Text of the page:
already successfully carried out executions with their new supplies. States have been scrambling for drugs after drugmakers — many based in Europe with longtime opposition to the death penalty — stopped selling to prisons and corrections departments. Robert Patton, the director of the Department of Corrections, halted Lockett's execution about 20 minutes after the first drug was administered, saying later there had been vein failure. The execution began at 6:23 p.m. when officials began administering the first drug, and a doctor declared Lockett to be unconscious at 6:33 p.m. About three minutes later, though, Lockett began breathing heavily, writhing on the gurney, clenching his teeth and straining to lift his head off the pillow. After about three minutes, a doctor lifted the sheet that was covering Lockett to examine the injection site. "There was some concern at that time that the drugs were not having that (desired) effect, and the doctor observed the line at that time and determined the line had blown," Patton said at a news conference afterward, referring to Lockett's vein rupturing. After that, an official who was inside the death chamber lowered the blinds, preventing those in the viewing room from seeing what was happening. Patton then made a series of phone calls before calling a halt to the execution. "After conferring with the warden, and unknown how much drugs went into him, it was my decision at that time to stop the execution," Patton told reporters. Autry questioned the amount of the sedative midazolam that was given to Lockett, saying he thought that the 100 milligrams called for in the state's execution protocol was "an overdose quantity." He also was skeptical of the department's determination that Lockett's vein failed. "I'm not a medical professional, but Mr. Lockett was not someone who had compromised veins. He was in very good shape. He had large arms and very prominent veins," Autry said. — Associated Press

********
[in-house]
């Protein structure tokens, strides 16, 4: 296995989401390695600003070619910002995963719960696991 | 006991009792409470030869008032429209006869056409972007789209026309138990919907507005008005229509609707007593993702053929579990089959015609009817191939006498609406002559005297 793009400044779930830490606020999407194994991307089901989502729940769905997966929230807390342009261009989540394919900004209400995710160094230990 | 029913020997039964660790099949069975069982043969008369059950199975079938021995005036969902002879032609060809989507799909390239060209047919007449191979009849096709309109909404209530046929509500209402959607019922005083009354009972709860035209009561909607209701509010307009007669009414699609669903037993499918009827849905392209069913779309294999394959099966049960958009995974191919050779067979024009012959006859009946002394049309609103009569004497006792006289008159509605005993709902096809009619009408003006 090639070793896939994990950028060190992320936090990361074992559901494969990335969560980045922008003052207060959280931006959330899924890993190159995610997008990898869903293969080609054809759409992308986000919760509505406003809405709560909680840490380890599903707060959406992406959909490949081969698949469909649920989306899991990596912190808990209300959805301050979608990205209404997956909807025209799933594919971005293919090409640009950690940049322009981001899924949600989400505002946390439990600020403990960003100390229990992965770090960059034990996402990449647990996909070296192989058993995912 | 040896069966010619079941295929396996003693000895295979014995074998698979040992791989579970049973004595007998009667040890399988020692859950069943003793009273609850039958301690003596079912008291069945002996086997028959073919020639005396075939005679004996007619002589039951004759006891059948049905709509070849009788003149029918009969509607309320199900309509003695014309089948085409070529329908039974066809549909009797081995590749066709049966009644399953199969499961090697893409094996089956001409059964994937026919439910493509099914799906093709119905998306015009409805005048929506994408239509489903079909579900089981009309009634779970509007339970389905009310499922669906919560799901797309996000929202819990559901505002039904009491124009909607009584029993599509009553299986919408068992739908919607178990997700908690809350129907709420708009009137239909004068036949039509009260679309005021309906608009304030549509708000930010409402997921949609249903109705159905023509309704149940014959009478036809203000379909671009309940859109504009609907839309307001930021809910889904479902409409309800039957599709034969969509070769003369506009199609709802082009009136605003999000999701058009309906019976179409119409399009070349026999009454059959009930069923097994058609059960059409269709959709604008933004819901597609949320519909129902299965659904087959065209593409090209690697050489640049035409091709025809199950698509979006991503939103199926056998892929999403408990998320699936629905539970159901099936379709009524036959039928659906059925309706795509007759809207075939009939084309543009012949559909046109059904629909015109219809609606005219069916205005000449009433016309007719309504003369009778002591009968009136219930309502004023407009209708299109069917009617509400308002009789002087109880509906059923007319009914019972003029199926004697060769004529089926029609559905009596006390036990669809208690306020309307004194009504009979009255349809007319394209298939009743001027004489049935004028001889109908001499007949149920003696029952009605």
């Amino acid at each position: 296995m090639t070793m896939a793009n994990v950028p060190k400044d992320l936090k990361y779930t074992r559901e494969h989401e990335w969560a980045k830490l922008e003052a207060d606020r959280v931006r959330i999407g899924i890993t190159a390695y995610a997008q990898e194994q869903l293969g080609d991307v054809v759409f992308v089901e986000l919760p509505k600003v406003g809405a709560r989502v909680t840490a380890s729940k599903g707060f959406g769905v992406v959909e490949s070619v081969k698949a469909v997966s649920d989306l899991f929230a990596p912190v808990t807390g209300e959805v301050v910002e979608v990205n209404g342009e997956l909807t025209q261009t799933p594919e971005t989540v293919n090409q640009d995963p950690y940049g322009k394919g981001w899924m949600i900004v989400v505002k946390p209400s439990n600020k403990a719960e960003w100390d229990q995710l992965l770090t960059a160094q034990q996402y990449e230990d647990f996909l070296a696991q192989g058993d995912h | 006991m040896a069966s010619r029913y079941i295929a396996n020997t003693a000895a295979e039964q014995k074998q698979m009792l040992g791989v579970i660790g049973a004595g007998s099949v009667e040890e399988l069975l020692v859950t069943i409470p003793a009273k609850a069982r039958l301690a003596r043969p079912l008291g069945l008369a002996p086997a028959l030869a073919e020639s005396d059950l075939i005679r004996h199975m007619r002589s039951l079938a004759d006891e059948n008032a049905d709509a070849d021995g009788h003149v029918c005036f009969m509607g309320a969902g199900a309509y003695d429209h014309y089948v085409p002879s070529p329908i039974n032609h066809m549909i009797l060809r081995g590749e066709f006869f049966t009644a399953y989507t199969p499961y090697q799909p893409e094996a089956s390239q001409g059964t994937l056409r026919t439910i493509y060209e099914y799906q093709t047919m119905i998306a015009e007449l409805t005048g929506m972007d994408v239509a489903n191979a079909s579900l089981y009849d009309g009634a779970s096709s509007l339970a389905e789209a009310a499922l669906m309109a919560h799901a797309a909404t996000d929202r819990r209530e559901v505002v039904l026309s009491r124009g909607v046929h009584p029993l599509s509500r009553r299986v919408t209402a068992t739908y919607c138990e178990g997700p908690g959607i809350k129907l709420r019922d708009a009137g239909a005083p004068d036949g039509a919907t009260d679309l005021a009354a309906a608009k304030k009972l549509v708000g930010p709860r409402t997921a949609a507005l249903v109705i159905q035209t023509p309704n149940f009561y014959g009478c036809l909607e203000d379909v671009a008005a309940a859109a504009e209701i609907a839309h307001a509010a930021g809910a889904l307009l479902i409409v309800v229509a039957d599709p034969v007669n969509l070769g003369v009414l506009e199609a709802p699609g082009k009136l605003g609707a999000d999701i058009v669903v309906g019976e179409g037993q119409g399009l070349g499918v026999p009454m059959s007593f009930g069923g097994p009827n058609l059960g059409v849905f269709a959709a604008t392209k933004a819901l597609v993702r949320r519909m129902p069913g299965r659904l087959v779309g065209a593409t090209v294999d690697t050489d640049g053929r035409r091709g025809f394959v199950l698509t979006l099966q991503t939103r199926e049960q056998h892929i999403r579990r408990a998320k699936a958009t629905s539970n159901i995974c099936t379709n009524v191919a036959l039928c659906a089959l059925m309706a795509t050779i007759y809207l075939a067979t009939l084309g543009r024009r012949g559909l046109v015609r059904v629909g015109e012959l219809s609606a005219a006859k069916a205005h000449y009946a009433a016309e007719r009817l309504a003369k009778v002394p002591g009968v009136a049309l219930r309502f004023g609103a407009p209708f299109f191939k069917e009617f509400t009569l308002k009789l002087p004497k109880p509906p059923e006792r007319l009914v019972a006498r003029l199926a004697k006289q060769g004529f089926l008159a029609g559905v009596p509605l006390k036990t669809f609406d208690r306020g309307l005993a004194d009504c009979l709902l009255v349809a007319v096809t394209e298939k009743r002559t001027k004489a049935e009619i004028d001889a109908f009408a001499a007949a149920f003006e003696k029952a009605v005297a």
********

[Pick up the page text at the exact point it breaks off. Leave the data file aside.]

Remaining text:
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“There is no room for Donald Sterling in our league.” ­— LeBron James Miami Herald

NBA bans Donald Sterling after racist remarks



In 2009 Donald Sterling was awarded the lifetime achievement award from the NAACP. — LA Times

Q: How many people have been issued a lifetime ban from the NBA that have not been reinstated?

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— NBA.org